Aitken finished last season with the best winning percentage for the Zags at .632 and ended with a 12-7 record in singles, including an 8-4 record on court No. 5 to help pace the Zags' singles roster.
This experience bodes well for the Zags, who are returning multiple pieces from a team that is looking to make their mark in the West Coast Conference (WCC) this season, after multiple close matches last season.
For Aitken, GU is a long way from home. Some 4,500 miles from Spokane, is the town of Canterbury, England, a small town in the far southeastern corner.
“I knew I wanted to come to America to play tennis,” Aitken said. “In England the funding is not as strong for women’s sports so that’s when I turned my focus to talking to schools and coaches in the U.S.”
After deciding she wanted to come to America to play tennis, the arduous process of picking the right school began. Following a talk with the coaches for GU, Aitken scheduled a visit to campus and knew once she met the team, saw the facilities and got to learn more about the school, that GU was the place for her.
In Aitken’s first season on campus for GU, she competed in two matches, with her match against Eastern Washington going unfinished, but staying the course and being ready helped her take a leap going into her sophomore year.
“Tiegan is an extremely hard worker, and a joy to coach,” said GU women's tennis head coach Natalie Pluskota-Hamberg. “Since she stepped on campus, she has been all in for our program.”
Off the court, Aitken also is an exemplary student in the classroom, having to balance a busy schedule of classes, practices, homework and everything else a college student goes through during an average day, but it is a challenge she has learned to become accustomed with.
“As a freshman, I found it a bit of a challenge having so much to do, but once you get a routine, it gets easier,” Aitken said. “We also have student athlete planners that help a lot with time management and knowing when you can fit in 10 minutes of work here, or an hour there.”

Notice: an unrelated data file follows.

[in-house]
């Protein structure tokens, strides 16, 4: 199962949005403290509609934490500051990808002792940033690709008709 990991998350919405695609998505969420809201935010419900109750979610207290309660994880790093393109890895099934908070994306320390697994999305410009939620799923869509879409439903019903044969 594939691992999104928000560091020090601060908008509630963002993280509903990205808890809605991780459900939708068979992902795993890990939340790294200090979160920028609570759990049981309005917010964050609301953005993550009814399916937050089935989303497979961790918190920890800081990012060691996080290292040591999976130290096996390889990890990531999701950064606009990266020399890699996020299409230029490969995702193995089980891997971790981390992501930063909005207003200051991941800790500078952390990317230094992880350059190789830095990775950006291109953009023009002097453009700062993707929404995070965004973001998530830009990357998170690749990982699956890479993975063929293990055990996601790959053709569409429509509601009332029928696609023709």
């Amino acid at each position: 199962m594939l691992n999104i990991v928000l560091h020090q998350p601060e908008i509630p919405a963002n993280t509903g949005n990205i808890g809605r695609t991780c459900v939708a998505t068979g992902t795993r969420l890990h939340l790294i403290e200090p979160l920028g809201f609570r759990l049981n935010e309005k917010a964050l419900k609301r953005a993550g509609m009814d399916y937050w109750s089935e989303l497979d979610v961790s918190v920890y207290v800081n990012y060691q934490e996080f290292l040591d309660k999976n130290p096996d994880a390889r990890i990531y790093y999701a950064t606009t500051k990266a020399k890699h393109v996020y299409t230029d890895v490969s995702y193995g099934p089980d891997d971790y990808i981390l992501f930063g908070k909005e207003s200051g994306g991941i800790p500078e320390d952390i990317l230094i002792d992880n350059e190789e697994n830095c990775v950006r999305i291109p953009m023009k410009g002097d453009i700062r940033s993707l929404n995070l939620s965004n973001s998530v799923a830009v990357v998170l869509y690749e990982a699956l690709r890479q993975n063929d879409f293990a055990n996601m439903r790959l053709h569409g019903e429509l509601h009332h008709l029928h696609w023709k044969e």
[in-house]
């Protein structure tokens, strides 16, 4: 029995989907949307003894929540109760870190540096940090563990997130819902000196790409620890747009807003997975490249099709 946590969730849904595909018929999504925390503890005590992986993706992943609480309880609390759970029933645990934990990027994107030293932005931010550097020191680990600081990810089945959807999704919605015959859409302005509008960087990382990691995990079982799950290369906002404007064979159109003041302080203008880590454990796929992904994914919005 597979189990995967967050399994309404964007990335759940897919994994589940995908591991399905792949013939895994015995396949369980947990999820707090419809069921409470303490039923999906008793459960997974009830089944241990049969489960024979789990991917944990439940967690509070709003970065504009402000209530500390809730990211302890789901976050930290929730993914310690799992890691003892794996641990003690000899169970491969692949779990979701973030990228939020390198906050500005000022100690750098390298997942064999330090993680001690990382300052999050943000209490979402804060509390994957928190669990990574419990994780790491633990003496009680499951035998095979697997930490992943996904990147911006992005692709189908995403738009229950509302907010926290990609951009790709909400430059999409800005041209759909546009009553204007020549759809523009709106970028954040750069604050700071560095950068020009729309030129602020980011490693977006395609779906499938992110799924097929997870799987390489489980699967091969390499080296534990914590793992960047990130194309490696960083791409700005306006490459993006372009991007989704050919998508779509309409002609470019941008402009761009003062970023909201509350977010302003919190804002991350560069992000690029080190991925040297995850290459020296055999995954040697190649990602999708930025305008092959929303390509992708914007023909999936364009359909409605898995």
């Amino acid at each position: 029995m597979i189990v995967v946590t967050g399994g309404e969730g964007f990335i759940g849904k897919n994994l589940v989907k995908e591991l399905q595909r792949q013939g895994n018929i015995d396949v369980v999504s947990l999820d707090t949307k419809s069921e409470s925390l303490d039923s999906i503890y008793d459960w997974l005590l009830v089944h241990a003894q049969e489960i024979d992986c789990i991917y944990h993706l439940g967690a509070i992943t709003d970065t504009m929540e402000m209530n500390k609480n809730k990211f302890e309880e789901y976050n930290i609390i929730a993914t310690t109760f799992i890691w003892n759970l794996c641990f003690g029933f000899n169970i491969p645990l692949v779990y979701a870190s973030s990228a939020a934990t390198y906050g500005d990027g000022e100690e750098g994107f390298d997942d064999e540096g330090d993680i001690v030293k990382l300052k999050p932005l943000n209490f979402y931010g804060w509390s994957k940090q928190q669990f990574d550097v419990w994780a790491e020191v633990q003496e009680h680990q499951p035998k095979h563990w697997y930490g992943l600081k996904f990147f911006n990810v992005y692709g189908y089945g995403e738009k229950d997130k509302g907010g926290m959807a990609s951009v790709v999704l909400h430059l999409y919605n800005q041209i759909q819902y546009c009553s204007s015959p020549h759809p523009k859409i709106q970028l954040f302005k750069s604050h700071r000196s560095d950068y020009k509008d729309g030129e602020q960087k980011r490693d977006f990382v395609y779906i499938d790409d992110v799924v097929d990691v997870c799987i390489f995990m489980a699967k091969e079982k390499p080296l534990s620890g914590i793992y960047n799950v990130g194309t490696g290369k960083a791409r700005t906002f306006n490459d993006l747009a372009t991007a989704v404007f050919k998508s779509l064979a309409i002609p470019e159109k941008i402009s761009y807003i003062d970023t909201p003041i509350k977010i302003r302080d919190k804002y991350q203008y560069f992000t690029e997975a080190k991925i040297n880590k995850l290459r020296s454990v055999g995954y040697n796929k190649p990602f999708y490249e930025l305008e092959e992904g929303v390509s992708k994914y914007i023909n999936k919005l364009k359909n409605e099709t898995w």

Back on the court, Aitken is continuing to improve her attacking play and ground strokes from the baseline to take the next step forward as a tennis player. Aitken possesses a strong forehand and good transition play, making her an effective singles player for GU.
“Tiegan is athletic which gives her the ability to play a variety of ways if needed,” Pluskota-Hamberg said. “She is at her best when she is looking to transition forward and finish points at the net.”
Aitken has also been working
side-by-side with GU strength coach Michael Taylor to make some necessary gains to help her be more physical on court.
During Aitken’s three years at GU, she has gone through a coaching overhaul, with Pluskota-Hamberg not being the first head coach that she has played for as a Zag. When Aitken originally committed to GU, current men’s head coach D.J. Gurule was the women’s coach but left the women’s team to take over for the men in 2021.
Despite the change in coaching staff during Aitken’s three years at GU, she has found positives from all the coaches she has encountered during her time as a Zag.
“Each individual coach that we have had here has been able to bring something to my game,” Aitken said. “It can be seen as a challenge having a lot of coaches, but I have found it helpful being able to learn something from all of them.”
To round out the fall season, Aitken was able to end on a high note, winning her last consolation in singles and doubles play. Aitken dispatched Cal Poly’s Delanie Dunkel, 6-2, 6-4 to earn a resounding victory. In doubles, she partnered with Kianna Oda, and the pairing bounced back from a round of 32 defeat to win 8-2.
Turning the page to the spring season, Aitken is excited to get back on the court with her teammates and continue to keep putting in the work and seeing the results.
“Tiegan keeps gaining more experience every season in singles and doubles,” Pluskota-Hamberg said. “This experience is good for Tiegan, and we expect it will help be an asset us for us come the spring season.”